Notes for Measure Theory

I am not a mathematician, my only higher level mathematics course was, what would now be called, a service course. I took this course over 40 years ago and the approach was very practical. So as I work through the book on measure theory I am having to look up definitions which would probably be obvious to a newer mathematics graduate.

This page records those definitions.

The Axiom of Choice – if a set {A} is partitioned into a number of non-empty disjoint subsets, {P_i}, the axiom of choice says that we can always obtain a set, {T}, by choosing one element from each of the {P_i}. This seems self evident when the number of subsets is finite; the axiom of choice extends this to the case where the number of subsets is infinite.
Countable – a set, {A}, is countable if one can define a bijective mapping from {A} to a subset of the set of natural numbers, {\mathbb{N}}. If the mapping is from {A} to {\mathbb{N}} then {A} is said to be countably infinite.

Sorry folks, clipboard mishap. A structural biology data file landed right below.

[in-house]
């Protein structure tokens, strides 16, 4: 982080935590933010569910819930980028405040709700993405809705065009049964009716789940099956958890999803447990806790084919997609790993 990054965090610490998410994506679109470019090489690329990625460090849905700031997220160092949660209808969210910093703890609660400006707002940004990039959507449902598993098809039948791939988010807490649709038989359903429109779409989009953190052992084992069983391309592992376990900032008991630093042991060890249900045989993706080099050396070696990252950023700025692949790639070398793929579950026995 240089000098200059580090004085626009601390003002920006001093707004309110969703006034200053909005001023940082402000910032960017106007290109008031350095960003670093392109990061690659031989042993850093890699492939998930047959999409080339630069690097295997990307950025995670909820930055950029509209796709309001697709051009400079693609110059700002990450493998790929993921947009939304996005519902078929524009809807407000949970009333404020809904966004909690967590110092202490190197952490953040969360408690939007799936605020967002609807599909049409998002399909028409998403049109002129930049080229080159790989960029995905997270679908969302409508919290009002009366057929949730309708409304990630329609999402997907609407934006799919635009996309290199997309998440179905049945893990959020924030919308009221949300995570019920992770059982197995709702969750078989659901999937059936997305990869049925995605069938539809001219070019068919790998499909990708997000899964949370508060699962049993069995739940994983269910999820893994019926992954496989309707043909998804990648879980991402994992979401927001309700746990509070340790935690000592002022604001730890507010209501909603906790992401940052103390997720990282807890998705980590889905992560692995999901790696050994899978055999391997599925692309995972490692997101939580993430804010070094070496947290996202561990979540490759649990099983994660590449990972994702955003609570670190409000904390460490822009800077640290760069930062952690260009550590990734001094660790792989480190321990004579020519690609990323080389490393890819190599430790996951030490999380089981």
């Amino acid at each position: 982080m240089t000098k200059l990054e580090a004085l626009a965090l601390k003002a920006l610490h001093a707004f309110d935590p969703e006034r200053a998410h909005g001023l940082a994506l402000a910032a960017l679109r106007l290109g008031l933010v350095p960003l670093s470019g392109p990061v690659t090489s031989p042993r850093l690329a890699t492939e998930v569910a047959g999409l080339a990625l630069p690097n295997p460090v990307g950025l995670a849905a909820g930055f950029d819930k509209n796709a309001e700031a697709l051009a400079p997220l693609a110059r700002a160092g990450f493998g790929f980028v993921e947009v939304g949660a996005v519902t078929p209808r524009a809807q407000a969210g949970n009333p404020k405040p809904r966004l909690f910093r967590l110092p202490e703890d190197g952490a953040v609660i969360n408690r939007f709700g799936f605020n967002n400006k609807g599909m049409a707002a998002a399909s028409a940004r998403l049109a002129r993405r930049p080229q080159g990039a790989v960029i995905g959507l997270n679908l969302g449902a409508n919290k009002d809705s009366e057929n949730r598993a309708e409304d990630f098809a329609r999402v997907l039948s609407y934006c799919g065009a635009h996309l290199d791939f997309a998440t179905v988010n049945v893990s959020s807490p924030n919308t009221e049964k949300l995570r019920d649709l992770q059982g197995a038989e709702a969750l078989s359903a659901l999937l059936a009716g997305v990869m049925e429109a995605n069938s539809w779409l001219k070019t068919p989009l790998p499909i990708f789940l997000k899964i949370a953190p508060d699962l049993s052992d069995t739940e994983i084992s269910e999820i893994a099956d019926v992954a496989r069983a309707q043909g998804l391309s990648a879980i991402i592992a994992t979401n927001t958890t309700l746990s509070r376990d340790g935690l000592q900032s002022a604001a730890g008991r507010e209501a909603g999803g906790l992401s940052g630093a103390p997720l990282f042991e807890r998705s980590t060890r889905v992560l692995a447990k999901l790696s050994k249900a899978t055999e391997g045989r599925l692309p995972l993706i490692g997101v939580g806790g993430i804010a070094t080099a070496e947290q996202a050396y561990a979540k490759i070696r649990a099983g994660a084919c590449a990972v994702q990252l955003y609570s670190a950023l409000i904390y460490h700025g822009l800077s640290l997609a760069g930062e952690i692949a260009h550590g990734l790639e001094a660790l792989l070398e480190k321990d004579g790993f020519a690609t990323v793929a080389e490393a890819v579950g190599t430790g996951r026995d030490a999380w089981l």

Infimum – given a set {A}, the infimum, {\inf A}, is the greatest lower bound of {A}. For example, if {A=\{1/n: n\in \mathbb{N}\}}, there is no minimum value, but {\inf A} is defined and equals {0}. Note that {\inf A \notin A},
Supremum – given a set {A}, the supremum, {\sup A}, is the least upper bound of {A}. For example, if {A=\{1-1/n: n\in \mathbb{N}\}}, there is no maximum value, however {\sup A} is defined and equals {1}. Note that {\sup A \notin A},
Uncountable – a set {A} is uncountable if, and only if, it is not finite and not countable. The set of real numbers {\mathbb{R}} is uncountable.

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